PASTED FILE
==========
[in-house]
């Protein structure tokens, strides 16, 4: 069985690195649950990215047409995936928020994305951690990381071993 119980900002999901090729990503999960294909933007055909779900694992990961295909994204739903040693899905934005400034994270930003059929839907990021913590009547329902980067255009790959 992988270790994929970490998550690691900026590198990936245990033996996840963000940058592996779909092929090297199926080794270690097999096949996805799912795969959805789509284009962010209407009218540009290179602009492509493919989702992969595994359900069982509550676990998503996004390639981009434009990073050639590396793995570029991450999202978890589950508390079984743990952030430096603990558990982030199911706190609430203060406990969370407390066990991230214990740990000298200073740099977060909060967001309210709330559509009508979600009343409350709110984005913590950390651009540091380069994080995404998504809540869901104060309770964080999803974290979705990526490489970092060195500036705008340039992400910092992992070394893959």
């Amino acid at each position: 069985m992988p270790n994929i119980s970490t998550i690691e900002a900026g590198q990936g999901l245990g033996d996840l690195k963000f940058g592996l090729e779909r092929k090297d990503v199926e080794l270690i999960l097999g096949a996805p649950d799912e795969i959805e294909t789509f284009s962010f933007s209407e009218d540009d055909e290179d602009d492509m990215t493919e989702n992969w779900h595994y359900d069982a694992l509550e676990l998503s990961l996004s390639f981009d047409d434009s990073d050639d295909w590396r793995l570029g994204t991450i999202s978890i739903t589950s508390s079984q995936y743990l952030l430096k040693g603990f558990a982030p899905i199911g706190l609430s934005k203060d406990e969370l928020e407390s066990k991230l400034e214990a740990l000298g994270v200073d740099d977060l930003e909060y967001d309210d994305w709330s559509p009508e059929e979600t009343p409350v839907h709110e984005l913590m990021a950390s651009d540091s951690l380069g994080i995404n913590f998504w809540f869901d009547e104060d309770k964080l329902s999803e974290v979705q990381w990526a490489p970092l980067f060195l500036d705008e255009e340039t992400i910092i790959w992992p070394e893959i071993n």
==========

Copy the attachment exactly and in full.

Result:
[in-house]
């Protein structure tokens, strides 16, 4: 069985690195649950990215047409995936928020994305951690990381071993 119980900002999901090729990503999960294909933007055909779900694992990961295909994204739903040693899905934005400034994270930003059929839907990021913590009547329902980067255009790959 992988270790994929970490998550690691900026590198990936245990033996996840963000940058592996779909092929090297199926080794270690097999096949996805799912795969959805789509284009962010209407009218540009290179602009492509493919989702992969595994359900069982509550676990998503996004390639981009434009990073050639590396793995570029991450999202978890589950508390079984743990952030430096603990558990982030199911706190609430203060406990969370407390066990991230214990740990000298200073740099977060909060967001309210709330559509009508979600009343409350709110984005913590950390651009540091380069994080995404998504809540869901104060309770964080999803974290979705990526490489970092060195500036705008340039992400910092992992070394893959």
């Amino acid at each position: 069985m992988p270790n994929i119980s970490t998550i690691e900002a900026g590198q990936g999901l245990g033996d996840l690195k963000f940058g592996l090729e779909r092929k090297d990503v199926e080794l270690i999960l097999g096949a996805p649950d799912e795969i959805e294909t789509f284009s962010f933007s209407e009218d540009d055909e290179d602009d492509m990215t493919e989702n992969w779900h595994y359900d069982a694992l509550e676990l998503s990961l996004s390639f981009d047409d434009s990073d050639d295909w590396r793995l570029g994204t991450i999202s978890i739903t589950s508390s079984q995936y743990l952030l430096k040693g603990f558990a982030p899905i199911g706190l609430s934005k203060d406990e969370l928020e407390s066990k991230l400034e214990a740990l000298g994270v200073d740099d977060l930003e909060y967001d309210d994305w709330s559509p009508e059929e979600t009343p409350v839907h709110e984005l913590m990021a950390s651009d540091s951690l380069g994080i995404n913590f998504w809540f869901d009547e104060d309770k964080l329902s999803e974290v979705q990381w990526a490489p970092l980067f060195l500036d705008e255009e340039t992400i910092i790959w992992p070394e893959i071993n």